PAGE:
Reducing data center footprint
Leveraging converged infrastructure
As part of the refresh of the Enterprise Virtual Infrastructure (EVI), HPE is leveraging a converged infrastructure approach that allows for a reduced footprint, denser virtualization, less power and cooling requirements, and smaller data centers. While NMCI end users won’t see a difference in their services, the Navy will enjoy reductions in data center consumption, cost for refresh, and licensing.
Going forward, there will be an add-on of additional features to further monitor and consolidate to improve operating efficiencies in the data center environment.
Benefits to the Navy:
- • Reduced data center footprint and power consumption
- • Lower costs and licensing requirements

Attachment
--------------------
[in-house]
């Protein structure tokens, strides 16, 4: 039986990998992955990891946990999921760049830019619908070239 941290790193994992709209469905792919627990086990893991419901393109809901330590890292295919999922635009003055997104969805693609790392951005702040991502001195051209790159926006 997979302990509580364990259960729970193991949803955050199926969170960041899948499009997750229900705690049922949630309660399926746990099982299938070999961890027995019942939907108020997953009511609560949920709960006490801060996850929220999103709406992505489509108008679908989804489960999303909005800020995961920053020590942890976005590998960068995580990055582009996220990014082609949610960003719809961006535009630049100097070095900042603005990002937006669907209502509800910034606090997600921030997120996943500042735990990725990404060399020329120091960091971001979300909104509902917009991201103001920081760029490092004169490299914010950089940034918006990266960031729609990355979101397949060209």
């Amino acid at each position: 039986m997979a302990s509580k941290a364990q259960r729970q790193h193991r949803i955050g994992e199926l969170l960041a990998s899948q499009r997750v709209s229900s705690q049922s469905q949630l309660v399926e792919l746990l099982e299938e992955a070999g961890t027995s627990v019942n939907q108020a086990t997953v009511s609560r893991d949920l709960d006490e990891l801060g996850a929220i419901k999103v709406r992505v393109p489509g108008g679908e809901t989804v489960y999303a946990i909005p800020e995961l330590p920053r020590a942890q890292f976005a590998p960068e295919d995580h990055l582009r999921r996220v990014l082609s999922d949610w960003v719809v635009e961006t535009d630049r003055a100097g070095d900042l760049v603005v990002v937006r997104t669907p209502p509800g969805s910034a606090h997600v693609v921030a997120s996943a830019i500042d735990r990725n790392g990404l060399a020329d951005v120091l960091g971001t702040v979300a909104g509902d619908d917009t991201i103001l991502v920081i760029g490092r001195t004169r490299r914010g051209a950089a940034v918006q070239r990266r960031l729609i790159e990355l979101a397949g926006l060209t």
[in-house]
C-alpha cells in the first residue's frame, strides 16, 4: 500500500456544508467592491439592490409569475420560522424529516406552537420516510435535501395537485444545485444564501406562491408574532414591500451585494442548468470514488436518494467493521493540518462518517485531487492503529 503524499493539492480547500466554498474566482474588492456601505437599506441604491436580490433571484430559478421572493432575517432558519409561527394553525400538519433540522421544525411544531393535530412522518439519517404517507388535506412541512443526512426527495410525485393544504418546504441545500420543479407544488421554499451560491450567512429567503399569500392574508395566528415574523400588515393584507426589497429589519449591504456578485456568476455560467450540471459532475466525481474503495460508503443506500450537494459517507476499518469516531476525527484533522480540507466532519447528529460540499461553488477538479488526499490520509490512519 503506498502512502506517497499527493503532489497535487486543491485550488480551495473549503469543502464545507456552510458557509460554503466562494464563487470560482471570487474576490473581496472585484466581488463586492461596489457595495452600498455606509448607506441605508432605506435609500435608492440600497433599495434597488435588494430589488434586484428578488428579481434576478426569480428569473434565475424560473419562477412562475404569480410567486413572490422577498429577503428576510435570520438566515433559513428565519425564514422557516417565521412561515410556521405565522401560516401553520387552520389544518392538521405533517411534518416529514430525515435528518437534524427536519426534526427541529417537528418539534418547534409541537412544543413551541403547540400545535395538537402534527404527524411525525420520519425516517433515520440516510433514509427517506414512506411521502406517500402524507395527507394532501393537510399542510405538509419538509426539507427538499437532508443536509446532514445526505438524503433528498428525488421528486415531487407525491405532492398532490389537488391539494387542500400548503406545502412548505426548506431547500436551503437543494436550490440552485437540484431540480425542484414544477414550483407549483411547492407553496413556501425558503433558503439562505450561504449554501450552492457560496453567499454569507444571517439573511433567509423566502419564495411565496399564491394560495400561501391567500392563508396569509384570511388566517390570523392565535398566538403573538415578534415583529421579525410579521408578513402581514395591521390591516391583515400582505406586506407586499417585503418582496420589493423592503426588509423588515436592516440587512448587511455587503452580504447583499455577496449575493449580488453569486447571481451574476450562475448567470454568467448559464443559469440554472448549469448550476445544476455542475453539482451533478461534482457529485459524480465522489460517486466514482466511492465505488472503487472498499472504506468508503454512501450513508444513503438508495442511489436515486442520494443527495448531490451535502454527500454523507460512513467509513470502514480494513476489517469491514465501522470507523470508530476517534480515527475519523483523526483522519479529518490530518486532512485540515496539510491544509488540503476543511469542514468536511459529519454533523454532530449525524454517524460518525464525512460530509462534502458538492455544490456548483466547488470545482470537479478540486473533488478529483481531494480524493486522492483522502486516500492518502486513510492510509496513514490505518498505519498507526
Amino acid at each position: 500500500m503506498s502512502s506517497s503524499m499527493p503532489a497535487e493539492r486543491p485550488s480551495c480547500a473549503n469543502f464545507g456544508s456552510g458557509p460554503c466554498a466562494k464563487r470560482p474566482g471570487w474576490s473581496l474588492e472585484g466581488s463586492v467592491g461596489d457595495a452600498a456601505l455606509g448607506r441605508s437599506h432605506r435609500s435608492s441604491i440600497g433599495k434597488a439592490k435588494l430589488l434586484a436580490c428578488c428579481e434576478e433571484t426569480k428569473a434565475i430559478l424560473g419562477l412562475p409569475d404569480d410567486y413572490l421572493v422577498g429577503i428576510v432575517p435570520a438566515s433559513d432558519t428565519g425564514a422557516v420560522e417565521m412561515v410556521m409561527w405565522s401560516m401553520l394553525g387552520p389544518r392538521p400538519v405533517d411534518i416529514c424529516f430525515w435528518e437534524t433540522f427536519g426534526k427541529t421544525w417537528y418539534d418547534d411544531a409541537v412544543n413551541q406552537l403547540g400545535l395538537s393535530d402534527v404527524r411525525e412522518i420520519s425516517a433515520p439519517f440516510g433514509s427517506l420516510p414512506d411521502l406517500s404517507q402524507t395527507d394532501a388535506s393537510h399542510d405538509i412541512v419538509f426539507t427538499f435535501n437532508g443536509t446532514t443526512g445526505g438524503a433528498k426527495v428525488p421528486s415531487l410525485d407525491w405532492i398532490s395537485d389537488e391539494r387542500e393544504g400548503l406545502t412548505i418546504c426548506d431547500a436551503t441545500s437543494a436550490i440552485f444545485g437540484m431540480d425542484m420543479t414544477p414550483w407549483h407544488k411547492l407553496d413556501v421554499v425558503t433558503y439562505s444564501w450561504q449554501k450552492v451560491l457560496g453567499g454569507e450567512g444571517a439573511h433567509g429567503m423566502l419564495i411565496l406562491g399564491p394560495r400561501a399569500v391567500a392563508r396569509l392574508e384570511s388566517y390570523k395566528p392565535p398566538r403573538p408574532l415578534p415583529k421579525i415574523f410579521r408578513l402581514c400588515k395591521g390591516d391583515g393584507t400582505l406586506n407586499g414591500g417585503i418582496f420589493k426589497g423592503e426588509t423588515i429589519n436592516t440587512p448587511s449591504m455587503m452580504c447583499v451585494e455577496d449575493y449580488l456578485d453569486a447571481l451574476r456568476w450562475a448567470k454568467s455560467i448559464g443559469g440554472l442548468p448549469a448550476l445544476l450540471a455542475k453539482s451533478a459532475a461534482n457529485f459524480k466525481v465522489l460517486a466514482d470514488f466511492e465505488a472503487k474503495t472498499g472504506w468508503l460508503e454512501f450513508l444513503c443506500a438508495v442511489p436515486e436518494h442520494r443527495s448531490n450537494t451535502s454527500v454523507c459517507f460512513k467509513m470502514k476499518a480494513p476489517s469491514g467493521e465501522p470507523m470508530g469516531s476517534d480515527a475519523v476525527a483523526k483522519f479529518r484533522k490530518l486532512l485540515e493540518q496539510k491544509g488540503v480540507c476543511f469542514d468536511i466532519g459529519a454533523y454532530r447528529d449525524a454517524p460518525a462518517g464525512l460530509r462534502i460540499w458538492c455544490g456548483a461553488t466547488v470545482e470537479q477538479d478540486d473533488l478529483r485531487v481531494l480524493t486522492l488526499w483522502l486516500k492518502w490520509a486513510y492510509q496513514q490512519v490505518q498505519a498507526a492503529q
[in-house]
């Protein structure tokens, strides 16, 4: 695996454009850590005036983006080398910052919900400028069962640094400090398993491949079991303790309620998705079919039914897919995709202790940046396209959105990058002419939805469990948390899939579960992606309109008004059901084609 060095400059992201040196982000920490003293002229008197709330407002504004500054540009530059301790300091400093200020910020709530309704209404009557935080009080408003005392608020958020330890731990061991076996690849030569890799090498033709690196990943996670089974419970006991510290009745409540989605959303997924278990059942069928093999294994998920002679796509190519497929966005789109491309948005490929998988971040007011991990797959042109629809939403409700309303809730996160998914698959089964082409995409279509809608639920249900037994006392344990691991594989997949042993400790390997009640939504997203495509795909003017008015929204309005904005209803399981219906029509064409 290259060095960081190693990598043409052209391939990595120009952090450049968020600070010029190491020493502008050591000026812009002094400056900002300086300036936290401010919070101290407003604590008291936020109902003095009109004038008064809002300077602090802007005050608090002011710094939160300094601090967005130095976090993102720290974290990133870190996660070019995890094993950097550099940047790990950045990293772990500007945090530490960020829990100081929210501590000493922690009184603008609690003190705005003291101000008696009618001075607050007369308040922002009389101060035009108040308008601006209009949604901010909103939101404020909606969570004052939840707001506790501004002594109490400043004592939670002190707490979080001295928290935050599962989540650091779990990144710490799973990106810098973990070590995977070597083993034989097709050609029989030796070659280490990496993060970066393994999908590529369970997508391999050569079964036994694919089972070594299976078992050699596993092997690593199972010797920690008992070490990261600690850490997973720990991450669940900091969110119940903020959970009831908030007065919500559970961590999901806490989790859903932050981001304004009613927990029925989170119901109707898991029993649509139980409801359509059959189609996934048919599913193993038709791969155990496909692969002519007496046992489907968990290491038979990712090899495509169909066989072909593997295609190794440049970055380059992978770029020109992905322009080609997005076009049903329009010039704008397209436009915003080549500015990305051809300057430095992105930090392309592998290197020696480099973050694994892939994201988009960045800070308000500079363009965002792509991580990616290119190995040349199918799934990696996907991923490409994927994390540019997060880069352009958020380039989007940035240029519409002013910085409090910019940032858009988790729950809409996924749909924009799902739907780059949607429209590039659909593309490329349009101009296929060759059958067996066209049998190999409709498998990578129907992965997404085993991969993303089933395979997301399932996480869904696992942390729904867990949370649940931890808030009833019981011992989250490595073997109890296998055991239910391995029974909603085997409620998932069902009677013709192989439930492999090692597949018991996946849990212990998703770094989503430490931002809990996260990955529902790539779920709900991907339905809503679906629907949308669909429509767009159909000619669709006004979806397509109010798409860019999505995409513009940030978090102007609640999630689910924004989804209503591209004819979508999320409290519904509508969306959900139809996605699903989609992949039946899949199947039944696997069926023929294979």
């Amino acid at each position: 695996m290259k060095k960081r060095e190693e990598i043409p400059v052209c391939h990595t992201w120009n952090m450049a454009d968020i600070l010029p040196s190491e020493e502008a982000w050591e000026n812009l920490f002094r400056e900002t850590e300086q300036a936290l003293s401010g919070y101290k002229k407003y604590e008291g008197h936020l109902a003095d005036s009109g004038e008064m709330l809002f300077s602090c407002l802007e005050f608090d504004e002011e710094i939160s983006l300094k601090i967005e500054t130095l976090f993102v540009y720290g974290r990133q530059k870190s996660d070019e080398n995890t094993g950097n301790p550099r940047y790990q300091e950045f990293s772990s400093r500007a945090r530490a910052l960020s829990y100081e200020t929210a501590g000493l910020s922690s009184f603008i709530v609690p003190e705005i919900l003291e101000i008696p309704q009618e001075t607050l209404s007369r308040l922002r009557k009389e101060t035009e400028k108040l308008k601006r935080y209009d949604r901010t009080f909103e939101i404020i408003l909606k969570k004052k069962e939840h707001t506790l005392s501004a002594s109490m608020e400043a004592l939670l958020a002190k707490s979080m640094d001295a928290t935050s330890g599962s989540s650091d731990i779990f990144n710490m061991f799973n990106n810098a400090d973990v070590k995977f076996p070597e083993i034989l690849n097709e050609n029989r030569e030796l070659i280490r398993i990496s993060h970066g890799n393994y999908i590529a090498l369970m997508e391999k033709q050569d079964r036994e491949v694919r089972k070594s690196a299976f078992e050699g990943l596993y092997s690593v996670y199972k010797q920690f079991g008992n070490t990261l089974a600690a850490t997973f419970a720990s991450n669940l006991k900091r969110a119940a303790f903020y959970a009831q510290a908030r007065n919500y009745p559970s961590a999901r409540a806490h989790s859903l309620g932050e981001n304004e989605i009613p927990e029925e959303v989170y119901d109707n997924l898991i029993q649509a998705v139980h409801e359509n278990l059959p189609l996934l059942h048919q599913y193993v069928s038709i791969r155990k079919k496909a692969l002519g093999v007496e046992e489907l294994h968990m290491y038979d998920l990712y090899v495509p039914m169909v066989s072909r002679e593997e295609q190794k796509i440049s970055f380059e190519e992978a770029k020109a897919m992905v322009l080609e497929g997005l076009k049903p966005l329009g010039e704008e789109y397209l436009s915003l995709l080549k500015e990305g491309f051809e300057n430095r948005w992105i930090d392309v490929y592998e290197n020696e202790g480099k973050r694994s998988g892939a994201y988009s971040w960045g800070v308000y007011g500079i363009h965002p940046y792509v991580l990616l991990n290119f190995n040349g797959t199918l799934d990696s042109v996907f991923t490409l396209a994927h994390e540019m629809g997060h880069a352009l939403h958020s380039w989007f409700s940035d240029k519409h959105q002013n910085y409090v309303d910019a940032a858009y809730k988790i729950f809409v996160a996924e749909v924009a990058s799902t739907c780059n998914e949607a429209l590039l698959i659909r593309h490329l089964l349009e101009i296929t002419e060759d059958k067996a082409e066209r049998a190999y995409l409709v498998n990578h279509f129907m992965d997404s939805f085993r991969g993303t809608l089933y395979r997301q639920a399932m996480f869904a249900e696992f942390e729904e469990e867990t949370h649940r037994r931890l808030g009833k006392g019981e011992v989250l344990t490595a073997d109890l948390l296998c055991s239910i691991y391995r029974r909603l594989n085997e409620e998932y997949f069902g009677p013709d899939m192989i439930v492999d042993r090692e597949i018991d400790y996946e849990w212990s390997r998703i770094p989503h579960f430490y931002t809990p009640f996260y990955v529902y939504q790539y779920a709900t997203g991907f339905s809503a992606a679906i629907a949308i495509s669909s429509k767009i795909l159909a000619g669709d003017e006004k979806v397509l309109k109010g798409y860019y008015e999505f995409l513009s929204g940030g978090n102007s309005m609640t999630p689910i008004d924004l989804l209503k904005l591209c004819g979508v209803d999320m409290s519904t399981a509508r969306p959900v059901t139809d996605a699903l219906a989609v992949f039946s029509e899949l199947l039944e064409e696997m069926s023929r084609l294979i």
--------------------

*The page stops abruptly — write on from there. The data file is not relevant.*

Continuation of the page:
- • Increased mobility of servers and server density
- • Better server manageability and monitoring
Navy data center consolidation efforts to yield substantial cost savings
Together with the Navy, HPE is working to consolidate 21 data centers into 14. This effort is part of Navy’s Data Center Consolidation (DCC) strategy to maximize cost savings and avoidance, increase efficiency and standardization of Navy data center operations, and increase the Navy’s data center cybersecurity posture.
Reducing the Navy’s physical data center footprint allows them to reduce maintenance costs. Additionally, by introducing virtualization in the remaining data centers, the Navy is able to realign resources according to requirements, which saves money in terms of space optimization and computing power to run systems efficiently.
Cost savings achieved through:
- • Reduced maintenance and equipment requirements
- • Decreased power and cooling costs
Download the full report for more on this topic.
Maritime operation centers at Third Fleet and Fleet Forces commands receive high marks